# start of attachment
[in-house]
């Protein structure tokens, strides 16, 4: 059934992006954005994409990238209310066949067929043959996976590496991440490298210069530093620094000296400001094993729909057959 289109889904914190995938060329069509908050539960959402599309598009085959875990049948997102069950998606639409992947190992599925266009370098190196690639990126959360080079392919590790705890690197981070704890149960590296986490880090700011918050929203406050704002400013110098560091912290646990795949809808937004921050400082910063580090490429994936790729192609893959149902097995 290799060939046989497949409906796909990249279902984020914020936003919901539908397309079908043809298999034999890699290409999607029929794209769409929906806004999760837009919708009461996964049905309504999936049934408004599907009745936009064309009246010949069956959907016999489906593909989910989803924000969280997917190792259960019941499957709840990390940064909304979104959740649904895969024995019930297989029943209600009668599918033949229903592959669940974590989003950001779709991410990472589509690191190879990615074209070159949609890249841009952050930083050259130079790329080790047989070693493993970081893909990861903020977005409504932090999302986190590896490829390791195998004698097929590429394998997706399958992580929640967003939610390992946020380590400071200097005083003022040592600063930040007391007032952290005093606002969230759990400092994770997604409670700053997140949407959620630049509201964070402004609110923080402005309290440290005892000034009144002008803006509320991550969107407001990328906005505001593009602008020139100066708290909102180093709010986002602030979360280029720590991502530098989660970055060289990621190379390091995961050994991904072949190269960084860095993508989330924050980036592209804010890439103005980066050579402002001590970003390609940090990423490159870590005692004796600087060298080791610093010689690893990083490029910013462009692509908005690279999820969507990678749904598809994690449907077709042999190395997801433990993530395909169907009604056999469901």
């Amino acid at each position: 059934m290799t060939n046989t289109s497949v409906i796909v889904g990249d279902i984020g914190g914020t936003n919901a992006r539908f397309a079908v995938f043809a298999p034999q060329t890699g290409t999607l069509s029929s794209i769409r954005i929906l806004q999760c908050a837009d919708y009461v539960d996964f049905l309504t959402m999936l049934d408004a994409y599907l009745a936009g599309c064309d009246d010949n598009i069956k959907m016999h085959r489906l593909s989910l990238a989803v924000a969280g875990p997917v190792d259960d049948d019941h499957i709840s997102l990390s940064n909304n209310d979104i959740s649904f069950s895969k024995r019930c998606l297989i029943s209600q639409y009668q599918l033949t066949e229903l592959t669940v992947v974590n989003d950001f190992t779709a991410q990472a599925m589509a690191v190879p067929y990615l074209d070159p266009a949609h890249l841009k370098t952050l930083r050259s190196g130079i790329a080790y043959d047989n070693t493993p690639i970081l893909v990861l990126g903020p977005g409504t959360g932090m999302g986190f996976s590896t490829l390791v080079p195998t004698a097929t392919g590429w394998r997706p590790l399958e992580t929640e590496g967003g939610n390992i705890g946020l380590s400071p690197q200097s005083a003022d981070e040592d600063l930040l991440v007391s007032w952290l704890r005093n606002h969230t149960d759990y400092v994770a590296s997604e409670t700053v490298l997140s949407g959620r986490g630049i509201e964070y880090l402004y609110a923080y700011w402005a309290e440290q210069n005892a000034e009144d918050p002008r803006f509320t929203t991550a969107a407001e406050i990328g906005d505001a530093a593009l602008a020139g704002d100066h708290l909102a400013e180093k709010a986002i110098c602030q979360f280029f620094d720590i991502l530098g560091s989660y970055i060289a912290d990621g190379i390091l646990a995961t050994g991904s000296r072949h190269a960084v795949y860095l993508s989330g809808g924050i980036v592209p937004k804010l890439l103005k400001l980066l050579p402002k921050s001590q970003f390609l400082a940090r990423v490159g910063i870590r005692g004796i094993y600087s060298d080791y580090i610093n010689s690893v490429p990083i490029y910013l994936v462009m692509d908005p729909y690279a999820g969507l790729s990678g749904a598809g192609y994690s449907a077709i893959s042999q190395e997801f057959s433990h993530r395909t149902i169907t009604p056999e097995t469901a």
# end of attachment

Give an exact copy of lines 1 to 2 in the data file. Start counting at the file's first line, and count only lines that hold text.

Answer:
[in-house]
């Protein structure tokens, strides 16, 4: 059934992006954005994409990238209310066949067929043959996976590496991440490298210069530093620094000296400001094993729909057959 289109889904914190995938060329069509908050539960959402599309598009085959875990049948997102069950998606639409992947190992599925266009370098190196690639990126959360080079392919590790705890690197981070704890149960590296986490880090700011918050929203406050704002400013110098560091912290646990795949809808937004921050400082910063580090490429994936790729192609893959149902097995 290799060939046989497949409906796909990249279902984020914020936003919901539908397309079908043809298999034999890699290409999607029929794209769409929906806004999760837009919708009461996964049905309504999936049934408004599907009745936009064309009246010949069956959907016999489906593909989910989803924000969280997917190792259960019941499957709840990390940064909304979104959740649904895969024995019930297989029943209600009668599918033949229903592959669940974590989003950001779709991410990472589509690191190879990615074209070159949609890249841009952050930083050259130079790329080790047989070693493993970081893909990861903020977005409504932090999302986190590896490829390791195998004698097929590429394998997706399958992580929640967003939610390992946020380590400071200097005083003022040592600063930040007391007032952290005093606002969230759990400092994770997604409670700053997140949407959620630049509201964070402004609110923080402005309290440290005892000034009144002008803006509320991550969107407001990328906005505001593009602008020139100066708290909102180093709010986002602030979360280029720590991502530098989660970055060289990621190379390091995961050994991904072949190269960084860095993508989330924050980036592209804010890439103005980066050579402002001590970003390609940090990423490159870590005692004796600087060298080791610093010689690893990083490029910013462009692509908005690279999820969507990678749904598809994690449907077709042999190395997801433990993530395909169907009604056999469901």